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Ben IlegboduBen Ilegbodu

Initializing the Firebase Admin Node SDK with env vars

How to use environment variables to initialize the Firebase Admin Node SDK with the private key instead of using the JSON file

Sunday, August 08, 2021 ยท 4 min read

The Firebase Admin Node SDK is intended to run in a privileged environment. In my (Next.js React) web apps deployed on Vercel, I use the Admin SDK for scripts that import/export data as well as REST APIs that make read/write Firebase calls to accomplish a task.

In order to initialize the Admin SDK, we first need to generate a private key file from our Google service account. We'll get a JSON file containing the private key. It'll look something like this (redacted for obvious reasons):

  "type": "service_account",
  "project_id": "[PROJECT_ID]",
  "private_key_id": "xxxx",
  "private_key": "-----BEGIN PRIVATE KEY-----\n[KEY_IS_HERE]\n-----END PRIVATE KEY-----\n",
  "client_email": "[CLIENT_EMAIL]",
  "client_id": "[CLIENT_ID]",
  "auth_uri": "",
  "token_uri": "",
  "auth_provider_x509_cert_url": "",
  "client_x509_cert_url": "[CLIENT_CERT_URL]"

The directions on the page where we get the JSON file containing the private key says we should initialize the Admin SDK by requiring the JSON file:

const admin = require('firebase-admin')
const serviceAccount = require('path/to/serviceAccountKey.json')

  // doesn't work because it's a security risk to put secrets
  // in source control
  credential: admin.credential.cert(serviceAccount),

This may be fine for local development, but won't fly for Production. This assumes that the JSON file is somewhere in our source code. But if it's in our source code, it means it's in our source control (aka git), which is a no-no for secrets like this. The usual approach for secrets is to use environment variables that are read in the code, but set separately on the server by those who have security access.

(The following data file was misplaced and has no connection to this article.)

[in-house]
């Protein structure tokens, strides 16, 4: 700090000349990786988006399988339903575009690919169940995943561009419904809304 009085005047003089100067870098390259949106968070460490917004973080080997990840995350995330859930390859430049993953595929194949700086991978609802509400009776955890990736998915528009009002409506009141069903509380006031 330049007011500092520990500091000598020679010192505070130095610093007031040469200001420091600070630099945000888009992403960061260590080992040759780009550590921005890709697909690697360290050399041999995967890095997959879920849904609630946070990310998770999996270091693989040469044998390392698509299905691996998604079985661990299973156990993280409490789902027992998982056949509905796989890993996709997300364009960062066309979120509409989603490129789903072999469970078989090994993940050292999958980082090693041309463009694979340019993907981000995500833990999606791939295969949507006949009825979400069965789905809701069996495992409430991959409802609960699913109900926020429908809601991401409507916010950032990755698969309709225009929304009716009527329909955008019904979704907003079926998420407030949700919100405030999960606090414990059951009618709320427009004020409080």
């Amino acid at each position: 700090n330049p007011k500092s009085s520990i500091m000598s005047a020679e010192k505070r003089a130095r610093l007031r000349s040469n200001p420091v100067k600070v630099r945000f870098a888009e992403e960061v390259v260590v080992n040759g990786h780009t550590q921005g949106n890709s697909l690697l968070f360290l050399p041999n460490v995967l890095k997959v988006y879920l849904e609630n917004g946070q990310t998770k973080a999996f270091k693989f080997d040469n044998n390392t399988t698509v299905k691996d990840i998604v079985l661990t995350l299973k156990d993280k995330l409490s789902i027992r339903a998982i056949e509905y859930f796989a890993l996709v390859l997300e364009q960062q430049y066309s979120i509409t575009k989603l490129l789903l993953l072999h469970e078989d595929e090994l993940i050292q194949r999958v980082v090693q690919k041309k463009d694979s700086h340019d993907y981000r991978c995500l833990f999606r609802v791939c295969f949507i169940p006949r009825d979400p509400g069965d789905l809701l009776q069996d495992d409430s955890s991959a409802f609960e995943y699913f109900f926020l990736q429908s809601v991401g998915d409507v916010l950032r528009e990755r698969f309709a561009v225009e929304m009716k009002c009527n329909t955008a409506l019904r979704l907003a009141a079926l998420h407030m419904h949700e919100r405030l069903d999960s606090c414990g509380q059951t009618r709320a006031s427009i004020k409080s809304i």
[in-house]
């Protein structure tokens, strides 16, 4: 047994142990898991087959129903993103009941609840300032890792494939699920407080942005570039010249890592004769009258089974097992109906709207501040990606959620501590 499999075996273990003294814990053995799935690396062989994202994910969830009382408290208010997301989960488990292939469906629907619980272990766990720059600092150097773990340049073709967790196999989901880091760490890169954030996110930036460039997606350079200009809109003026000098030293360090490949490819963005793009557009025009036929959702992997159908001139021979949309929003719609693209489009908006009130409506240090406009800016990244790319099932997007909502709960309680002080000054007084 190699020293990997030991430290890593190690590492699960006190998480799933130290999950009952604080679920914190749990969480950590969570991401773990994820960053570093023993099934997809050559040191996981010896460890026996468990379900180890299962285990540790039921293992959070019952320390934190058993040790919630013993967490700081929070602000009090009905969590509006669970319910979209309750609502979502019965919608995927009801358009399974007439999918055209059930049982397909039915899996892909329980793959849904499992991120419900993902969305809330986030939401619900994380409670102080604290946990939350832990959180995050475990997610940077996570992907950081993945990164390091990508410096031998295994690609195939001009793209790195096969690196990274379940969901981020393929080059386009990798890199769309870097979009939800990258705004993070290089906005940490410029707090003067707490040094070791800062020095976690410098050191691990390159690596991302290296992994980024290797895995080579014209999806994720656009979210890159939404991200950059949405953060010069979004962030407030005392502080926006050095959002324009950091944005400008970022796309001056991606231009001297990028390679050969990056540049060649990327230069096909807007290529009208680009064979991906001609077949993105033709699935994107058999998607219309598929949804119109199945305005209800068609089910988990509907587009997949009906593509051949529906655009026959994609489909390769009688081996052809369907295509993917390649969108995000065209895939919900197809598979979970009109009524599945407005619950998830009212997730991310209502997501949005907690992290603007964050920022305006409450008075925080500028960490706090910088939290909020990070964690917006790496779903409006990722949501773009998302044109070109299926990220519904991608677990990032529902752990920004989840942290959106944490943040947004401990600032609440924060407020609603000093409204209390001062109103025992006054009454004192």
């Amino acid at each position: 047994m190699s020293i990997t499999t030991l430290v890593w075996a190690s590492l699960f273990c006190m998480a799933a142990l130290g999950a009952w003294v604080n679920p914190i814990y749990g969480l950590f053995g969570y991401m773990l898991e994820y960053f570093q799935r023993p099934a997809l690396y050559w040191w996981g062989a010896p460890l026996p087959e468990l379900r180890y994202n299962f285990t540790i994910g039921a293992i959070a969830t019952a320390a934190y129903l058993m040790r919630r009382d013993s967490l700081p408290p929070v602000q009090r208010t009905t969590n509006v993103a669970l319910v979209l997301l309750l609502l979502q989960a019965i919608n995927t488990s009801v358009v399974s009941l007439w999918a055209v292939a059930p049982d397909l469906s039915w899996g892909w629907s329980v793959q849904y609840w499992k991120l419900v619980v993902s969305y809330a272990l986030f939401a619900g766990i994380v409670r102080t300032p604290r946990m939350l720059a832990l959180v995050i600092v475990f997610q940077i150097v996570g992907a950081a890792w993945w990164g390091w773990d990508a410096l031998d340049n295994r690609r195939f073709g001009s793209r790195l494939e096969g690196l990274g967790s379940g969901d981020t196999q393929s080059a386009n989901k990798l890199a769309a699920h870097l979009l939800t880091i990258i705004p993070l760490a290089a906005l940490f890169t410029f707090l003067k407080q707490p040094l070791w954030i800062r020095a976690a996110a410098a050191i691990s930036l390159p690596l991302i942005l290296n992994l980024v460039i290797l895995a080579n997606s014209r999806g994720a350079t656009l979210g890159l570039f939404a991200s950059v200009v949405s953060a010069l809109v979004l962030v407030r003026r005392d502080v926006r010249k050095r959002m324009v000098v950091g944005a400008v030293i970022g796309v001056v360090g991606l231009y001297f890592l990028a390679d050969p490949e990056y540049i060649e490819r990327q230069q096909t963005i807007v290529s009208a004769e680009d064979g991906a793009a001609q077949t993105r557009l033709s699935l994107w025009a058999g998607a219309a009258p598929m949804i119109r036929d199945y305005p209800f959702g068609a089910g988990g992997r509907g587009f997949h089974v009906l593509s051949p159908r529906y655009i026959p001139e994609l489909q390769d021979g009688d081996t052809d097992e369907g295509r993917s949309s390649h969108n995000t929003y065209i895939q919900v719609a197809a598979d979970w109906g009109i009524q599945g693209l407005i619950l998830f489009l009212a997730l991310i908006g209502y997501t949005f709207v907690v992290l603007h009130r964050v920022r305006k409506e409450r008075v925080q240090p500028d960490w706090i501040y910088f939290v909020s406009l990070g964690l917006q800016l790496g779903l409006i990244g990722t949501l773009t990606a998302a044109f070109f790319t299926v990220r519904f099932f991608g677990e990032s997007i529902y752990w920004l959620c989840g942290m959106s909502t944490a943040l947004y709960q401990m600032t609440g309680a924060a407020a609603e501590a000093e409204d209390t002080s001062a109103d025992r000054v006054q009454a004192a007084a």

The main docs for the Admin SDK explain that we can use the GOOGLE_APPLICATION_CREDENTIALS environment variable to point to where the JSON file lives on the filesystem. This changes our code to:

const admin = require('firebase-admin')

  // doesn't work because it requires the JSON file to be
  // on the Production server
  credential: admin.credential.applicationDefault(),

The fixes the security issue because our secret isn't in code, but still leaves another issue. When using Vercel or any other hosted solution (like Netlify), we don't have access to the Production servers. We can't place a fixed JSON file on the hard drive. The only way to get files onto the server is through source control, which we've already decided is a non-starter.

We really want something as straightforward and similar to how we can initialize the Firebase JavaScript Web SDK.

// Web SDK
import firebase from 'firebase/app'

// uses environment variables to initialize the app ๐Ÿ‘๐Ÿพ
  apiKey: process.env.NEXT_PUBLIC_FIREBASE_APP_ID,
  appId: process.env.NEXT_PUBLIC_FIREBASE_APP_ID,
  projectId: process.env.NEXT_PUBLIC_FIREBASE_PROJECT_ID,

The secrets are kept in individual environment variables and bundled into the source code at build time.

It turns out that the solution for the Admin SDK is a hybrid of the original solution using admin.credential.cert() and what we have here for the Web SDK. Instead of importing a JSON file from the file system to get a JavaScript object to pass to admin.credential.cert(), we build one ourselves from environment variables.